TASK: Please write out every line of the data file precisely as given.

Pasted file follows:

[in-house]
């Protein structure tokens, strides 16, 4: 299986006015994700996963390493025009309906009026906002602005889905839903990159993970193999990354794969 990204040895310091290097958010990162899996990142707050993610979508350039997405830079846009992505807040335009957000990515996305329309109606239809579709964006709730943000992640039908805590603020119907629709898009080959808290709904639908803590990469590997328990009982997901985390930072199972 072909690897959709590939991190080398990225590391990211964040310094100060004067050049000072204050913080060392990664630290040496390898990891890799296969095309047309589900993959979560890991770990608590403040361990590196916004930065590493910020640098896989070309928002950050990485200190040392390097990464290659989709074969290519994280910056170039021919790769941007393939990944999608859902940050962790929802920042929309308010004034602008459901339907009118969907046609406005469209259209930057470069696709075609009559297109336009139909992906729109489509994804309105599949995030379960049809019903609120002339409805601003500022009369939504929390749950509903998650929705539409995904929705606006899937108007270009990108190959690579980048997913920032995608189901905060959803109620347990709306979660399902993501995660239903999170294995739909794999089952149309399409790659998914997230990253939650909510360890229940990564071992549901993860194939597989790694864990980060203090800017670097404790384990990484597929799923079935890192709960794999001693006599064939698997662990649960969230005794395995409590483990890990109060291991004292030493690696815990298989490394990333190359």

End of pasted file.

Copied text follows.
[in-house]
């Protein structure tokens, strides 16, 4: 299986006015994700996963390493025009309906009026906002602005889905839903990159993970193999990354794969 990204040895310091290097958010990162899996990142707050993610979508350039997405830079846009992505807040335009957000990515996305329309109606239809579709964006709730943000992640039908805590603020119907629709898009080959808290709904639908803590990469590997328990009982997901985390930072199972 072909690897959709590939991190080398990225590391990211964040310094100060004067050049000072204050913080060392990664630290040496390898990891890799296969095309047309589900993959979560890991770990608590403040361990590196916004930065590493910020640098896989070309928002950050990485200190040392390097990464290659989709074969290519994280910056170039021919790769941007393939990944999608859902940050962790929802920042929309308010004034602008459901339907009118969907046609406005469209259209930057470069696709075609009559297109336009139909992906729109489509994804309105599949995030379960049809019903609120002339409805601003500022009369939504929390749950509903998650929705539409995904929705606006899937108007270009990108190959690579980048997913920032995608189901905060959803109620347990709306979660399902993501995660239903999170294995739909794999089952149309399409790659998914997230990253939650909510360890229940990564071992549901993860194939597989790694864990980060203090800017670097404790384990990484597929799923079935890192709960794999001693006599064939698997662990649960969230005794395995409590483990890990109060291991004292030493690696815990298989490394990333190359």